Sen. Robert Nichols
Jacksonville Daily Progress
The saying goes that Ap-ril showers bring May flowers, but at the Capitol April bills bring May thrills. In the last month of session, the Legislature works early in the morning and late at night to pass legislation. With major issues like approving a state budget and addressing water and transportation funding still ahead of us, May promises to be busy and exciting.
Five things that happened this week at your Texas Capitol are:
Curbing mail vote fraud
The House recently passed a bill which will soon be heard in Senate State Affairs, a committee on which I am proud to serve. HB 148 by Representative Cindy Burkett cracks down on mail-in ballot fraud by capping at 10 the number of ballots an individual can mail for others in an election cycle.
Currently, an individual or group can collect an unlimited number of ballots, a practice known as "ballot harvesting," and there are concerns that ballots may be mailed or not mailed depending on which way an individual is voting. I look forward to casting a vote for this bill to help solidify the integrity of our democratic pro-cess.
Water plans have not run dry
I have let you know in previous 'Five cents' articles about an important water bill this session, HB 11. It was a surprise to many people this week when that bill died in the House because of a procedural technicality. However, all is not lost. The state's leadership have since reaffirmed their commitment to long-term water funding.
HB 11 would have spent $2 billion from the state's rainy day fund on water projects, but is not the only water bill filed this session. There are many others, including one which would create a constitutional amendment for you to vote on in November. Which-ever bill is ultimately successful, one thing remains sure: Texas must address the need for long-term water planning and projects. As increasing numbers of people move to our great state, there is a growing gap between the projected demand for water, and the amount of the resource available.
Service dogs for PTSD
On Tuesday the House passed a bill dealing with service dogs for those with Post-traumatic stress disorder (PTSD), seizures and other illnesses. HB 489 en-sures that the service dogs who serve these people are allowed into public places such as restaurants and grocery stores.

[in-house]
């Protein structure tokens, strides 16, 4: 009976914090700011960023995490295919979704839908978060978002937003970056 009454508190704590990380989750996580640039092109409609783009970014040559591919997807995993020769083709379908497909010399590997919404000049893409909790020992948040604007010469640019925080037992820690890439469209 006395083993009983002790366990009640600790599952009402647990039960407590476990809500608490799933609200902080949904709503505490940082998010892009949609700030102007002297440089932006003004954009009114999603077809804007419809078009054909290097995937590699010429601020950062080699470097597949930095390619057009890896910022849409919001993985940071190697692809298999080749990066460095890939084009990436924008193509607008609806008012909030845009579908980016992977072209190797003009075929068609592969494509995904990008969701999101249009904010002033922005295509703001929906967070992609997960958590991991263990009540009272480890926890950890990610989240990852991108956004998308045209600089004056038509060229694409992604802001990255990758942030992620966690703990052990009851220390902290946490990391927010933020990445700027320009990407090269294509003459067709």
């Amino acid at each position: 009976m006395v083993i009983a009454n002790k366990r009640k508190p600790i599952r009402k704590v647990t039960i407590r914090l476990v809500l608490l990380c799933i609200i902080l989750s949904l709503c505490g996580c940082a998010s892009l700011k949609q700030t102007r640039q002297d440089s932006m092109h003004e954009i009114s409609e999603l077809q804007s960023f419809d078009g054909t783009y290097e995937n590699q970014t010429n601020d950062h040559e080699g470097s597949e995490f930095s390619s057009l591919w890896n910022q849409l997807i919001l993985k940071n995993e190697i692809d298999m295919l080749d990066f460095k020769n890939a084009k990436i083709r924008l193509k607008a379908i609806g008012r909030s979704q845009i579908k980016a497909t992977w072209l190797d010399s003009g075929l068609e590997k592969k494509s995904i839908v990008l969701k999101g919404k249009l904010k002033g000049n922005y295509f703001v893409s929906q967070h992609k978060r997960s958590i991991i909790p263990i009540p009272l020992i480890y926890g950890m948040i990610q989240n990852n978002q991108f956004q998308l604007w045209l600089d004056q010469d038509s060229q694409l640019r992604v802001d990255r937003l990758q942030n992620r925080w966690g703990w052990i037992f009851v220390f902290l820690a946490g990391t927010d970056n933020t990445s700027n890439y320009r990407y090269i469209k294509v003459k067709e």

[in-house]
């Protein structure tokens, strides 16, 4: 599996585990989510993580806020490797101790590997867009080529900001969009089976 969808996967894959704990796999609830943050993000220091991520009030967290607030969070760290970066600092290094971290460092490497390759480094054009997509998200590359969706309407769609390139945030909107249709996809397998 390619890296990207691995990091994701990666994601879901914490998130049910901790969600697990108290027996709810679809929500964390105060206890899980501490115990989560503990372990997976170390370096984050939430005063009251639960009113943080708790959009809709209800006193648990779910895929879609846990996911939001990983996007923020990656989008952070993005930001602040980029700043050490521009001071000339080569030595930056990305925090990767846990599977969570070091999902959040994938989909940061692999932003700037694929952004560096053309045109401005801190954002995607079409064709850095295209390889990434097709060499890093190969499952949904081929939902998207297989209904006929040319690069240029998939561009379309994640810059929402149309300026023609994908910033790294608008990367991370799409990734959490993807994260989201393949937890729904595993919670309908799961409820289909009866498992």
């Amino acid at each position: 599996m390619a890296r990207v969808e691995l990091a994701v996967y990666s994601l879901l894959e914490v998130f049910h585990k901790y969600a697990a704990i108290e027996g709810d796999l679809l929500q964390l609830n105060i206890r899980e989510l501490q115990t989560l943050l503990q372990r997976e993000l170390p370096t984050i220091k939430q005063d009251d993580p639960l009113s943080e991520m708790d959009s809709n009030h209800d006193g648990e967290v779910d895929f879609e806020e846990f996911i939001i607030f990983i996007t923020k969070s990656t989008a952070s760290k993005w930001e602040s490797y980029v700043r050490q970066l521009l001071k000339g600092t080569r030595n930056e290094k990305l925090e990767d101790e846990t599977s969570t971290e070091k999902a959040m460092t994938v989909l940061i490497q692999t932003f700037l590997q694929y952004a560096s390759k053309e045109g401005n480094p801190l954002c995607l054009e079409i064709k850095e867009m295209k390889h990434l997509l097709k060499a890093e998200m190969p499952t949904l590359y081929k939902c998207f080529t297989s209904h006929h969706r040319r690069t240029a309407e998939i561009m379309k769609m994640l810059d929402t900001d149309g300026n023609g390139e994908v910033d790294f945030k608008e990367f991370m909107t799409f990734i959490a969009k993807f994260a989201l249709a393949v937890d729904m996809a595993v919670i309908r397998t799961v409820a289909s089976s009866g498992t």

Many of us are used to seeing the blind with their service animals in these types of establishments, but individuals who suffer from illnesses such as PTSD have so far not been protected.
With the growing number of veterans who suffer from this disorder, it is especially imperative that we protect their right to go about their daily lives with their service animals to aid them.
Guns in cars on campus
This week the Senate approved a measure to give college students with concealed handgun licenses the ability to have a gun in their vehicle on campus. SB 1907 by Senator Glenn Hegar is similar to a bill he passed last session giving faculty and staff the same right.
Since the enactment of the state concealed weapons law in 1995, Texans have been able to leave their guns in parking lots of other places that ban wea-pons such as churches, bars and government meetings. Many people, especially in rural areas, want to have personal protection when they travel. They lose that protection if prohibited by where they park.
"They call him Flipper, Flipper, faster than lightning…" Many of you are probably familiar with the popular television show "Flipper" from the 1960s. However, the legislature recently addressed a problem the state has with a very different type of "flipper."
SB 1757 would ban license plate flippers, which allow drivers to quickly flip from one plate to another, presumably to prevent a vehicle from being identified. The bill passed the Senate unanimously, and it is our hope that it will help to curb various types of illegal activity, ultimately making our state a safer place.